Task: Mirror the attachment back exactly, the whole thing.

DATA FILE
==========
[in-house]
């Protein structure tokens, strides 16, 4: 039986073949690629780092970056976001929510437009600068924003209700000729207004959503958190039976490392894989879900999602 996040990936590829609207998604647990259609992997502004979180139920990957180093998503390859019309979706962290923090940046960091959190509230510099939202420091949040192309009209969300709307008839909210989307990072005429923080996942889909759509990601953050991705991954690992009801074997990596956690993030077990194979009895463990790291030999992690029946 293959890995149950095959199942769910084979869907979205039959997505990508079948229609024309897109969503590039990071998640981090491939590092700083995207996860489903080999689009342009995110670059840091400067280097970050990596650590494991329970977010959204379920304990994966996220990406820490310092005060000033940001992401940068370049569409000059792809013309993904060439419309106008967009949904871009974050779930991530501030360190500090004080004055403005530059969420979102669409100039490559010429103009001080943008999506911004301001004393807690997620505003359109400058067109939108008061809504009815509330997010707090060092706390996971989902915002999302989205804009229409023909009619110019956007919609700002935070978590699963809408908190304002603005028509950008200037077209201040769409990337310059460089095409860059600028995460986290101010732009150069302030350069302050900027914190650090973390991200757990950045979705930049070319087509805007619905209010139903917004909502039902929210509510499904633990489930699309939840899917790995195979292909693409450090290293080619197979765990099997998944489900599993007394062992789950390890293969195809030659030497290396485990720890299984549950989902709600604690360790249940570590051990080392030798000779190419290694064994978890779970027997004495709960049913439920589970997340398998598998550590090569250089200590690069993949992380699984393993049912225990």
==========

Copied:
[in-house]
């Protein structure tokens, strides 16, 4: 039986073949690629780092970056976001929510437009600068924003209700000729207004959503958190039976490392894989879900999602 996040990936590829609207998604647990259609992997502004979180139920990957180093998503390859019309979706962290923090940046960091959190509230510099939202420091949040192309009209969300709307008839909210989307990072005429923080996942889909759509990601953050991705991954690992009801074997990596956690993030077990194979009895463990790291030999992690029946 293959890995149950095959199942769910084979869907979205039959997505990508079948229609024309897109969503590039990071998640981090491939590092700083995207996860489903080999689009342009995110670059840091400067280097970050990596650590494991329970977010959204379920304990994966996220990406820490310092005060000033940001992401940068370049569409000059792809013309993904060439419309106008967009949904871009974050779930991530501030360190500090004080004055403005530059969420979102669409100039490559010429103009001080943008999506911004301001004393807690997620505003359109400058067109939108008061809504009815509330997010707090060092706390996971989902915002999302989205804009229409023909009619110019956007919609700002935070978590699963809408908190304002603005028509950008200037077209201040769409990337310059460089095409860059600028995460986290101010732009150069302030350069302050900027914190650090973390991200757990950045979705930049070319087509805007619905209010139903917004909502039902929210509510499904633990489930699309939840899917790995195979292909693409450090290293080619197979765990099997998944489900599993007394062992789950390890293969195809030659030497290396485990720890299984549950989902709600604690360790249940570590051990080392030798000779190419290694064994978890779970027997004495709960049913439920589970997340398998598998550590090569250089200590690069993949992380699984393993049912225990």